Shortly after graduating from law school, petitioner represented the Society of the Plastics Industry (SPI) against the City of New York regarding the imposition of a 2-cent tax on every plastic container sold in the city. The New York Supreme Court held the tax provision to be unconstitutional and ultra vires to the city council, and the decision was affirmed by the New York Appellate Division. For a 10-year period starting in 1975, petitioner represented British Petroleum Company (BP) in an antitrust suit and a contract arbitration.
Petitioner became involved in Clearwater in 1981 after being introduced to Winer by Stuart Hirshfield (Hirshfield), a partner in his law firm. Hirshfield had previously invested in an equipment leasing transaction in which Winer was a general partner. Petitioner did not see a Sentinel EPE recycler before investing in Clearwater. Petitioner never made a profit in any year from his investment in Clearwater.
On their 1981 return, petitioners claimed a net Schedule e partnership loss of $10,002 from the Clearwater investment. Further, petitioners claimed investment and energy tax credits from the Clearwater investment in the total amount of $22,303. The tax credits were based on valuing a Sentinel EPE recycler at $1,162,667. The Schedule e partnership loss and the investment and energy tax credits served to reduce petitioners' income tax liability on their 1981 return by $28,169, an amount more than twice their $12,500 investment in Clearwater.
In the notice of deficiency, respondent disallowed the Schedule e partnership loss and the investment and energy tax credits claimed by petitioners on their 1981 return with respect to the Clearwater investment.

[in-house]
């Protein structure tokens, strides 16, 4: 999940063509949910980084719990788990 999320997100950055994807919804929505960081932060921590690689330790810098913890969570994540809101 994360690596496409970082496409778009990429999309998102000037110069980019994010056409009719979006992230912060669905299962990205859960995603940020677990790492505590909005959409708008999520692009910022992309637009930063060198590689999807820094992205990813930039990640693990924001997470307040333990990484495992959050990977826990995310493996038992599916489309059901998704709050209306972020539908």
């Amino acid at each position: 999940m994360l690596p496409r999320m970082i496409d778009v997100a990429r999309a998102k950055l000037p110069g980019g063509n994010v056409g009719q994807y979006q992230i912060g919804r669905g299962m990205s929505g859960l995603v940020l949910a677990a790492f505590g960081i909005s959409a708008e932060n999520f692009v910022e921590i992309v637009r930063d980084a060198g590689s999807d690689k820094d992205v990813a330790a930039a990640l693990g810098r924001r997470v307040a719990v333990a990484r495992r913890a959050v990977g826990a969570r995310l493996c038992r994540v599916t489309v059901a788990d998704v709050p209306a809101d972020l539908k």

ULTIMATE FINDING OF FACT
At all relevant times, the fair market value of the Sentinel EPE recyclers did not exceed $50,000 per machine.
We have decided many Plastics Recycling cases. Most of these cases, like the present case, presented issues regarding additions to tax for negligence and valuation overstatement. See Greene v. Commissioner [Dec. 52,123(M)], T.C. Memo. 1997-296; Kaliban v. Commissioner [Dec. 52,094(M)], T.C. Memo. 1997-271; Sann v. Commissioner [Dec. 52,079(M)], T.C. Memo. 1997-259 n.13 (and cases cited therein). We found the taxpayers liable for the addition to tax for valuation overstatement in all of those cases and liable for the additions to tax for negligence in all but two of those cases. In a limited number of cases, the taxpayers also contested the underlying deficiency arising from the disallowance of the partnership losses and various tax credits with respect to their plastics recycling investment. We sustained the Commissioner on the issue of the underlying deficiency in every one of those cases.